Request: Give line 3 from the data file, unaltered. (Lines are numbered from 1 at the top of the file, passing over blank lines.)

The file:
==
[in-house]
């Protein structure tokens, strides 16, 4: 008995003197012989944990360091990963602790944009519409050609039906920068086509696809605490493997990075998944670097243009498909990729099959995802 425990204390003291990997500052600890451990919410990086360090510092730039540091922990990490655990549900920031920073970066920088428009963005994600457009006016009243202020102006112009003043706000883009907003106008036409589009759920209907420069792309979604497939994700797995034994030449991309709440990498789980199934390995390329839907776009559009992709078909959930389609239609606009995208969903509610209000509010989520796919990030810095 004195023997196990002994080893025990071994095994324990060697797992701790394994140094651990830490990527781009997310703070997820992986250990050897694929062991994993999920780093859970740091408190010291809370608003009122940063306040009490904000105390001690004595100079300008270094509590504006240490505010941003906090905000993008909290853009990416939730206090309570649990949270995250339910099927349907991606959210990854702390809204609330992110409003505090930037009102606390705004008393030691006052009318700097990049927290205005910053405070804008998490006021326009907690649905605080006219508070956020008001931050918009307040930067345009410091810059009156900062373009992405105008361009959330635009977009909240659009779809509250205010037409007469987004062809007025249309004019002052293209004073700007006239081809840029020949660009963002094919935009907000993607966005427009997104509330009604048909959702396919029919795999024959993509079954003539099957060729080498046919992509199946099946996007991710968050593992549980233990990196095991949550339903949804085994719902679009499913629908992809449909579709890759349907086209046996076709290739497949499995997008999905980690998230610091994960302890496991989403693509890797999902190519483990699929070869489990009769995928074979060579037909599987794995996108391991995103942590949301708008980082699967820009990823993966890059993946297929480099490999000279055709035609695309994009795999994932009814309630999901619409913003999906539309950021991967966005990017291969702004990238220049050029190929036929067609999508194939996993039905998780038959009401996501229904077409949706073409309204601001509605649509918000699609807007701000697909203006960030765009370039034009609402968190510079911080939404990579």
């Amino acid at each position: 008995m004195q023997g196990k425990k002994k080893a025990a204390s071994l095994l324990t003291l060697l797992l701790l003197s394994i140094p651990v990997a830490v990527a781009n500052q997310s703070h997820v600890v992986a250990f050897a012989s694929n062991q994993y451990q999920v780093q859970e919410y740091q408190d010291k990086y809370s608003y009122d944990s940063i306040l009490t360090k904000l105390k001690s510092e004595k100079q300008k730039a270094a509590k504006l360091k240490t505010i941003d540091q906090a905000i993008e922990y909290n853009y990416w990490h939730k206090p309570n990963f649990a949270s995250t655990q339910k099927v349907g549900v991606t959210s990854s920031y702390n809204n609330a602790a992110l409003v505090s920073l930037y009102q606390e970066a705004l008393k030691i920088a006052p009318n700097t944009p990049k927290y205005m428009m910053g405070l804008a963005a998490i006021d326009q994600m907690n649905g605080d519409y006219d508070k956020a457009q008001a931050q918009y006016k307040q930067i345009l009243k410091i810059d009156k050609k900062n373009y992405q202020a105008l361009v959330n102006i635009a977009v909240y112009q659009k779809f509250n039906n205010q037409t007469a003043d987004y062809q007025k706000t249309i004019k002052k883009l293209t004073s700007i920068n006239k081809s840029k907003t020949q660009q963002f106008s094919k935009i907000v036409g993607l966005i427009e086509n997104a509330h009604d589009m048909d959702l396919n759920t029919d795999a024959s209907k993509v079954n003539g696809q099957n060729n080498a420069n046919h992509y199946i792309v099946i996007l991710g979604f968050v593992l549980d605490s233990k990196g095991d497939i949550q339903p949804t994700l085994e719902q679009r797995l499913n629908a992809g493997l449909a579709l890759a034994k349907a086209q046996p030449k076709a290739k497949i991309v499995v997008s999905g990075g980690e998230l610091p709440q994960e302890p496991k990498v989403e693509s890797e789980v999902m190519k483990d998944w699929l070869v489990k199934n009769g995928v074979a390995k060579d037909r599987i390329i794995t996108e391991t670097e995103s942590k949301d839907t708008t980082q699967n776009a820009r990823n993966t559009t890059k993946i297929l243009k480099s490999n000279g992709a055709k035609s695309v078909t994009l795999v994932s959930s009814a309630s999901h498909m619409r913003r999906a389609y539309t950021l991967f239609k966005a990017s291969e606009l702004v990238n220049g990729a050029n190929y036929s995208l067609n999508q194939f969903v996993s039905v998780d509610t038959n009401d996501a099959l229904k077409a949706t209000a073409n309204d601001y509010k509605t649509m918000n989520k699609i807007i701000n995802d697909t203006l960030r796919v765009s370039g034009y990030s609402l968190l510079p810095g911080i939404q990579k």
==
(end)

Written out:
């Amino acid at each position: 008995m004195q023997g196990k425990k002994k080893a025990a204390s071994l095994l324990t003291l060697l797992l701790l003197s394994i140094p651990v990997a830490v990527a781009n500052q997310s703070h997820v600890v992986a250990f050897a012989s694929n062991q994993y451990q999920v780093q859970e919410y740091q408190d010291k990086y809370s608003y009122d944990s940063i306040l009490t360090k904000l105390k001690s510092e004595k100079q300008k730039a270094a509590k504006l360091k240490t505010i941003d540091q906090a905000i993008e922990y909290n853009y990416w990490h939730k206090p309570n990963f649990a949270s995250t655990q339910k099927v349907g549900v991606t959210s990854s920031y702390n809204n609330a602790a992110l409003v505090s920073l930037y009102q606390e970066a705004l008393k030691i920088a006052p009318n700097t944009p990049k927290y205005m428009m910053g405070l804008a963005a998490i006021d326009q994600m907690n649905g605080d519409y006219d508070k956020a457009q008001a931050q918009y006016k307040q930067i345009l009243k410091i810059d009156k050609k900062n373009y992405q202020a105008l361009v959330n102006i635009a977009v909240y112009q659009k779809f509250n039906n205010q037409t007469a003043d987004y062809q007025k706000t249309i004019k002052k883009l293209t004073s700007i920068n006239k081809s840029k907003t020949q660009q963002f106008s094919k935009i907000v036409g993607l966005i427009e086509n997104a509330h009604d589009m048909d959702l396919n759920t029919d795999a024959s209907k993509v079954n003539g696809q099957n060729n080498a420069n046919h992509y199946i792309v099946i996007l991710g979604f968050v593992l549980d605490s233990k990196g095991d497939i949550q339903p949804t994700l085994e719902q679009r797995l499913n629908a992809g493997l449909a579709l890759a034994k349907a086209q046996p030449k076709a290739k497949i991309v499995v997008s999905g990075g980690e998230l610091p709440q994960e302890p496991k990498v989403e693509s890797e789980v999902m190519k483990d998944w699929l070869v489990k199934n009769g995928v074979a390995k060579d037909r599987i390329i794995t996108e391991t670097e995103s942590k949301d839907t708008t980082q699967n776009a820009r990823n993966t559009t890059k993946i297929l243009k480099s490999n000279g992709a055709k035609s695309v078909t994009l795999v994932s959930s009814a309630s999901h498909m619409r913003r999906a389609y539309t950021l991967f239609k966005a990017s291969e606009l702004v990238n220049g990729a050029n190929y036929s995208l067609n999508q194939f969903v996993s039905v998780d509610t038959n009401d996501a099959l229904k077409a949706t209000a073409n309204d601001y509010k509605t649509m918000n989520k699609i807007i701000n995802d697909t203006l960030r796919v765009s370039g034009y990030s609402l968190l510079p810095g911080i939404q990579k």